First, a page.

I don’t think that if we just preach the gospel, folks will flock in droves. That doesn’t always happen. But if we don’t treat the gospel as the message that creates and grows the church, we can be sure that such a church—big or small—isn’t part of Christ’s kingdom but someone else’s.
Q3. What is the gospel?
Great question. The gospel is that Jesus, God incarnate, was crucified, buried and rose again, appearing to Peter and the other disciples and then to a great number (1 Cor 15:1-5). “He was crucified for our sins and was raised for our justification” (Rom 4:25). When I say “everything has to be oriented by the gospel,” I don’t mean repeating John 3:16 over and over. I mean tracing the great redemptive themes from Genesis to Revelation: Christ as the true temple, the Lamb of God, the high priest, prophet, and king; the greater son of Abraham and David.
Throughout Scripture, the Triune God is the real hero of the story. What does it mean to be swept into the new creation that dawned with Christ’s resurrection from the dead? Gospel means “good news” and in the ancient world, it referred to the announcement of victory on the battlefield that a runner would bring back to the capitol. So the gospel is everything in Scripture that is in the category of God’s promise, clustering around the coming Messiah. The law is everything in Scripture that reveals God’s righteous commands. The law reveals our sin and helplessness to attain God’s favor by our own merits. It also guides all who are in Christ by the Spirit. But only in the gospel is it announced that the Father gave his Son for us. Show people that in episode after episode and they’ll find themselves being cast by the Spirit as characters themselves in that unfolding drama. Also show them the law, how God’s goodness, truth, and beauty is manifested in his righteousness, holiness, and justice You put that together with the gospel of God’s love and mercy in Jesus Christ and it’s really amazing.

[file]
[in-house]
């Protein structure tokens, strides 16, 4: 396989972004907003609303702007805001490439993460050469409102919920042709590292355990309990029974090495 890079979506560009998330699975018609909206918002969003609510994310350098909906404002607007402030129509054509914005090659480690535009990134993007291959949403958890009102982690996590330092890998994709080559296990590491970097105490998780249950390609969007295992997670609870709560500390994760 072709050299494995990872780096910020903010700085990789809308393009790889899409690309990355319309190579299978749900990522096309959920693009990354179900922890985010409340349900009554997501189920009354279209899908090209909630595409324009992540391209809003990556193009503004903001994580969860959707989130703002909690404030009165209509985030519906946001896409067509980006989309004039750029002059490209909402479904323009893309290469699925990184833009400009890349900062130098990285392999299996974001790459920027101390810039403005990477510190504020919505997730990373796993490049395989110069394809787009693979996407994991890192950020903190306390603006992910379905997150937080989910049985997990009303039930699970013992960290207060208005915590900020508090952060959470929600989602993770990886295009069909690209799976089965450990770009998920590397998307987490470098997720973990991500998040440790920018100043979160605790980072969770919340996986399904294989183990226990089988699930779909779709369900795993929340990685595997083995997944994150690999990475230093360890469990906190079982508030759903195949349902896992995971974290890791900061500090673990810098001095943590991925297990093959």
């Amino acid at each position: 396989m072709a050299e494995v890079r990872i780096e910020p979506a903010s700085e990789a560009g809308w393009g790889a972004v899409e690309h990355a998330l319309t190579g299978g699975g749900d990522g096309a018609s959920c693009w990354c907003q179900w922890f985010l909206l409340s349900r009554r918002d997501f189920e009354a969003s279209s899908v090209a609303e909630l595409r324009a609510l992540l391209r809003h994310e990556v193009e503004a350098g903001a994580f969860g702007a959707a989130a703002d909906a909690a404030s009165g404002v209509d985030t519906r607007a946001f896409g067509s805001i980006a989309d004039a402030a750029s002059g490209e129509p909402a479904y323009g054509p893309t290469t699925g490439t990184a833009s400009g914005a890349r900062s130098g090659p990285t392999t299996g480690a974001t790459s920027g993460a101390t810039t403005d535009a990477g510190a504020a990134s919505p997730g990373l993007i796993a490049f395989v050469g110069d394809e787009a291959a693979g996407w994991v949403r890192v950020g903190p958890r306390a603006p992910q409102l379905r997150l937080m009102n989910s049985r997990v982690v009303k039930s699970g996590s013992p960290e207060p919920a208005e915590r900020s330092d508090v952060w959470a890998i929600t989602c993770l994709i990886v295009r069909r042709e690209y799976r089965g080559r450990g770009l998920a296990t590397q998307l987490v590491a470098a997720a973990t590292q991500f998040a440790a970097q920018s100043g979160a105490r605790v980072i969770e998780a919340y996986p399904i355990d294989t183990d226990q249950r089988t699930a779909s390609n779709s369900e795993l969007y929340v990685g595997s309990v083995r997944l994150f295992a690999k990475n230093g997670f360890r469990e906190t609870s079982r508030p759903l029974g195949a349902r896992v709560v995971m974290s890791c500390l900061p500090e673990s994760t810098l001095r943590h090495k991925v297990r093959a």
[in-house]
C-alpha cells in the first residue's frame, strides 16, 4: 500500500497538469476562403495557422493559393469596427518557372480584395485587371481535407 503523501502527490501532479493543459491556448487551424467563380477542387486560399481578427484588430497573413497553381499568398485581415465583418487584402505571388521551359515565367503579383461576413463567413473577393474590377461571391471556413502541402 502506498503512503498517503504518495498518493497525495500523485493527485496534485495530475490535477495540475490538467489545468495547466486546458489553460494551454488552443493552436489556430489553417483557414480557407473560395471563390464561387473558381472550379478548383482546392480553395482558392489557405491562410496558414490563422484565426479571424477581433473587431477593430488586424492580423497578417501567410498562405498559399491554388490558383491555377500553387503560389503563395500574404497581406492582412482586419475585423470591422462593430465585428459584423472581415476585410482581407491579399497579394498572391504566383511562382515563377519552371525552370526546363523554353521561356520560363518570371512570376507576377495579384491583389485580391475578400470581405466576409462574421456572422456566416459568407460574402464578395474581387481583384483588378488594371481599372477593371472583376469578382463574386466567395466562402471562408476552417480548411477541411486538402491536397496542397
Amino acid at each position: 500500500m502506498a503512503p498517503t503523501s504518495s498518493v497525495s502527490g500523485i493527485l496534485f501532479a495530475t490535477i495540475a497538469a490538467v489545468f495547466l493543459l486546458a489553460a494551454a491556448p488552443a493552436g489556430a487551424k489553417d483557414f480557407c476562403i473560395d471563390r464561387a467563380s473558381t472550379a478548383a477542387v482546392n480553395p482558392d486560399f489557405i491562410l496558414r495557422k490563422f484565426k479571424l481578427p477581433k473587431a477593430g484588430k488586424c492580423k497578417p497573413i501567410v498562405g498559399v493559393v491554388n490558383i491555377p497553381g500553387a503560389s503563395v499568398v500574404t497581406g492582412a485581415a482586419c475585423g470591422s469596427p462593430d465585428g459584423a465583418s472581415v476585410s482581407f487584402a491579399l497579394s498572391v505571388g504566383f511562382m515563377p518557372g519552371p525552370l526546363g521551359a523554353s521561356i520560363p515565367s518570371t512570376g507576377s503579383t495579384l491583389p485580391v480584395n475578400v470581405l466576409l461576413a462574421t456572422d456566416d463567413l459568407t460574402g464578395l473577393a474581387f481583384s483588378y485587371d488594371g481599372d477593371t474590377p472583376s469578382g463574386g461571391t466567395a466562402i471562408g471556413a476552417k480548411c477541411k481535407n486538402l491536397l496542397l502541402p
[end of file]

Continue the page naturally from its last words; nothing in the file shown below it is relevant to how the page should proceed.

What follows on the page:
Q4. How does the gospel call us to engage our neighbors, without being hostile or apathetic?
I’m fascinated by how both Martin Luther and John Calvin found in Scripture not only the truth about salvation but about creation as well. I wouldn’t say that the gospel calls us to engage our neighbors. The core of the moral law is love, but this is impossible when we are “under the law” in the sense of being obligated to keep it perfectly or else. Paradoxically, it’s only when Christ fulfills it, bears our curse for breaking it, and sends his Holy Spirit to renew us by that good news that we find ourselves liberated for the first time to actually love our neighbors from the right motives. They aren’t opportunities for us getting points with God. Since God doesn’t need our good works, where do they go? Out to our neighbor who needs them, said the reformers on the basis of Scripture. Calvin said that the sixth commandment (prohibiting murder) is based on the image of God, so that even if the person is unlovely or an enemy toward us, we love him for the sake of the fact that we share each other’s humanity as God’s noble viceroys.
The gospel doesn’t really call us to do anything but trust in Christ who has done everything for us. But those whom Christ justifies by his Spirit, through the gift of faith, he also sanctifies. Sanctification has more to do with our neighbor than with our navel. In other words, biblical piety is about loving others. Sounds so simple, right? But that’s it. The easiest thing to believe; the hardest thing to live. But now that we’re freed from the law as a condition for righteousness before God, we can finally love and serve others out of gratitude for God’s grace and appreciation that he has placed this other sinner in my path to wash his or her feet today.